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Trigger point injections are a safe and quick procedure that can be performed at a sports medicine physician's office to relieve pain and discomfort from trigger points. Trigger points are localized painful areas within a muscle, often described as "knots" or spasms. They are common for athletes and non-athletes alike.

Typically, these points are in the upper and lower back and the core muscles involved with posture and balance, such as the large muscles of the legs. Trigger points can result from various reasons, including increased stress, underlying medical conditions or more commonly, acute injuries or overuse.


The typical symptoms of a trigger point involve focal muscle pain, which can expand or “refer” to other areas as a part of a recognized pattern when pressed. For example, a trigger point involving your neck or upper back may cause discomfort down your arm.

A single trigger point may be associated with surrounding trigger points that cause similar symptoms. Trigger point injections are safe but have small risks of infection, damage to underlying structures and brief soreness or numbness during or after the procedure.

Sports Medicine Evaluation & Treatment

Suppose you are experiencing pain from what may be a trigger point. In that case, you can visit a sports medicine physician for evaluation. At this visit, your doctor will discuss your symptoms, including your medical history, and perform a musculoskeletal examination to identify possible trigger points or alternative causes for your discomfort. Depending on your situation, your doctor may order additional tests such as blood work or imaging to help confirm that your pain is related to the trigger points instead of another medical problem.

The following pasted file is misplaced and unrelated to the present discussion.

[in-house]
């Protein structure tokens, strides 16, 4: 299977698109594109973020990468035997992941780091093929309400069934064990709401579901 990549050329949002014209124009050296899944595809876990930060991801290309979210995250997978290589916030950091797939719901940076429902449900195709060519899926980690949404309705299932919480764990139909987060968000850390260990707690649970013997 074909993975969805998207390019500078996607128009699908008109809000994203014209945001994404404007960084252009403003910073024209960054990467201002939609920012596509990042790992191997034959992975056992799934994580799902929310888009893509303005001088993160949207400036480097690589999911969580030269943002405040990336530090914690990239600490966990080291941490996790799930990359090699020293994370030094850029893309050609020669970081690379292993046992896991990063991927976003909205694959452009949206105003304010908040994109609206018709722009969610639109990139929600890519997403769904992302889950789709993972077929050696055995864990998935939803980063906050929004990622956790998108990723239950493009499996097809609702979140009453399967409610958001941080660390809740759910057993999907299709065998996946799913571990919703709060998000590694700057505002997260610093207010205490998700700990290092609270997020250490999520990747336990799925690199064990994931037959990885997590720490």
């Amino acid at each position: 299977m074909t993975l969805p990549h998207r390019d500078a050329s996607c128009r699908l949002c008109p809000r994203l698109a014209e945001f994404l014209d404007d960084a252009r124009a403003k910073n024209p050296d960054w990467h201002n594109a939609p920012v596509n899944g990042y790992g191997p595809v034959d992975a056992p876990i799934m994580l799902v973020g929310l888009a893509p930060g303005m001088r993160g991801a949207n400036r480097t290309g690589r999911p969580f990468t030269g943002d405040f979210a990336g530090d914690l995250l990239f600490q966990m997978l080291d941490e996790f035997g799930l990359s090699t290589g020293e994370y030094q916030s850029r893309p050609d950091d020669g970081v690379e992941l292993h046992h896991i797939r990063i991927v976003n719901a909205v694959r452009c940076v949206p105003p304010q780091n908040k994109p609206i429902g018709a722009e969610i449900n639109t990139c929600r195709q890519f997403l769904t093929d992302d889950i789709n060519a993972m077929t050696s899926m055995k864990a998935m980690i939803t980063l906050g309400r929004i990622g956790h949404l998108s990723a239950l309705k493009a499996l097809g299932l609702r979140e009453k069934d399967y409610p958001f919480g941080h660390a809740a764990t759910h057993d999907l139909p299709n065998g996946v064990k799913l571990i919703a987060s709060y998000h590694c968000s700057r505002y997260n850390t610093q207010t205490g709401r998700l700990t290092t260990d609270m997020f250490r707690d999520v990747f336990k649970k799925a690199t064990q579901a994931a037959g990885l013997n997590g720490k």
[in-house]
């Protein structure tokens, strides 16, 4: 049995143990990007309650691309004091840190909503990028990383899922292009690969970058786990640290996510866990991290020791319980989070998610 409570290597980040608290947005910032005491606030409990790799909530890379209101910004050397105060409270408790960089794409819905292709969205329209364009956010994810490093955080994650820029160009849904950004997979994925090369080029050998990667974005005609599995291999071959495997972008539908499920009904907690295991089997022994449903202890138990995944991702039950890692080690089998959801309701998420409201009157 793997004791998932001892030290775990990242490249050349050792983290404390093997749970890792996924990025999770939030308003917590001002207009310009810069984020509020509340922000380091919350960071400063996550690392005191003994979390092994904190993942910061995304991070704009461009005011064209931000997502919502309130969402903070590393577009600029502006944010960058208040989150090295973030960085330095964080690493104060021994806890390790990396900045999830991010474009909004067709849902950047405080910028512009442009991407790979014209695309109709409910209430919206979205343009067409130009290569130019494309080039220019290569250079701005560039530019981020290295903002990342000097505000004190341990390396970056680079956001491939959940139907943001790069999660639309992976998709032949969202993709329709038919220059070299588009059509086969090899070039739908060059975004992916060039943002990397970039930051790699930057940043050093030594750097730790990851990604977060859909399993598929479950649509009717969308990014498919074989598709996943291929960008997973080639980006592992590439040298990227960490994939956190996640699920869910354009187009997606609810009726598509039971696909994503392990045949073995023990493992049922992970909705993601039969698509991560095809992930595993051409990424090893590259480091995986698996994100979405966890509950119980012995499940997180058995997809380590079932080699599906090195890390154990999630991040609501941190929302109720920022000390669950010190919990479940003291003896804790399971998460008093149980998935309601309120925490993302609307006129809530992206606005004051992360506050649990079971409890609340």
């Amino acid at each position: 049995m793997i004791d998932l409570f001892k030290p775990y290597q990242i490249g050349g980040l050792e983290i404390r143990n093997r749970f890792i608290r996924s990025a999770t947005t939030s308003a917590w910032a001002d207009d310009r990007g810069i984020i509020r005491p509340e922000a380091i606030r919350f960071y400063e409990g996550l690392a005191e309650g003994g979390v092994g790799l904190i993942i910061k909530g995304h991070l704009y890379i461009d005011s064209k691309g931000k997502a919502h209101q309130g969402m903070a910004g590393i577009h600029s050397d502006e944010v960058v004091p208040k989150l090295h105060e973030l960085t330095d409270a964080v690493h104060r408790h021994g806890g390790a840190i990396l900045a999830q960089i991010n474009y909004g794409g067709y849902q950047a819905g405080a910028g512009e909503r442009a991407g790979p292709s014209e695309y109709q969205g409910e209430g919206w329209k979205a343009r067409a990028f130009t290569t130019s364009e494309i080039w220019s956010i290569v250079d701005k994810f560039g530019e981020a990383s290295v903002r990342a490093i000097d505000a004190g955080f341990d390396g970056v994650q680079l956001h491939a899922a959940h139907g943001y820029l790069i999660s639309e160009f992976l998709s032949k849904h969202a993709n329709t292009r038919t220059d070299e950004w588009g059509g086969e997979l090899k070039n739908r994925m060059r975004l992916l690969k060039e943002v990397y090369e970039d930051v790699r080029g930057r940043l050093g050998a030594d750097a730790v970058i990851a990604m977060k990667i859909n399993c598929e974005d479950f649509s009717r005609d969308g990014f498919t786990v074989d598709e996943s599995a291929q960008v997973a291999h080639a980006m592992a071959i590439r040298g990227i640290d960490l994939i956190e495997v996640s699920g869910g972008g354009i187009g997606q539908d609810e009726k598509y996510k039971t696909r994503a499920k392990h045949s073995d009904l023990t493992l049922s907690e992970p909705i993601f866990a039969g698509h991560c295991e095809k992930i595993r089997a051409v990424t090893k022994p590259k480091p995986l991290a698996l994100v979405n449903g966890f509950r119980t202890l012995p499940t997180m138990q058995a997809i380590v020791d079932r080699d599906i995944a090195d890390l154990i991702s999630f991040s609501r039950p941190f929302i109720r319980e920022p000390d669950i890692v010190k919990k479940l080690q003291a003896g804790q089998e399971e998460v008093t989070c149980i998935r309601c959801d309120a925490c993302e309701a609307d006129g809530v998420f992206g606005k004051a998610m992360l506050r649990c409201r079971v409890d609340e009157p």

Trigger points are typically initially treated with physical therapy, massage or over-the-counter medications. If these treatments don’t work, your physician may offer a trigger point injection. This procedure includes using a small syringe to inject numbing medication and inserting a needle into the painful area to help to break the muscle spasm and encourage blood flow to promote healing. These are often performed in outpatient doctor's offices and do not require preparation before the procedure, such as changing medications.

The response to these injections varies from person to person, depending on the severity of symptoms and the overall treatment plan. Sometimes, relief is instantaneous, while other times, it may take additional treatment to achieve desired pain control.

Injury Prevention

Trigger point injections can be a great primary or additional therapy to help restore pain-free motion and overall function as an athlete recovers from acute or chronic injuries as a part of a structured rehabilitation program.

Return to Play

Depending on the response to the trigger point injection procedure, athletes can return to normal activities without restriction immediately or gradually. The best treatment of painful trigger points requires a comprehensive, interdisciplinary and team-based approach that can include injections to get athletes back on the field safely and able to perform their best. 

AMSSM Member Authors
Jordan Phelps, DO, Marvin Sineath Jr., MD, and Mims Ochsner, III, MD

1. Shipton B, Sagar S, Mall JK. Trigger Point Management. American Family Physician. 2023;107(2):159-164A. Accessed April 25, 2023.

2. Christopher C Madden, Margot Putukian, Eric C McCarty, Craig C Young. Netter’s Sports Medicine - 3rd ed. 3. Elsevier;. 2023.

3. Hammi C, Schroeder JD, Yeung B. Trigger Point Injection. PubMed. Published 2022.

4. North. North Cobb Spine and Nerve Institute (Infinity Healthcare). Published 2023. Accessed May 9, 2023.

Category: Back and Neck, Chest and Abdomen, Leg and Thigh, Overuse Injuries,






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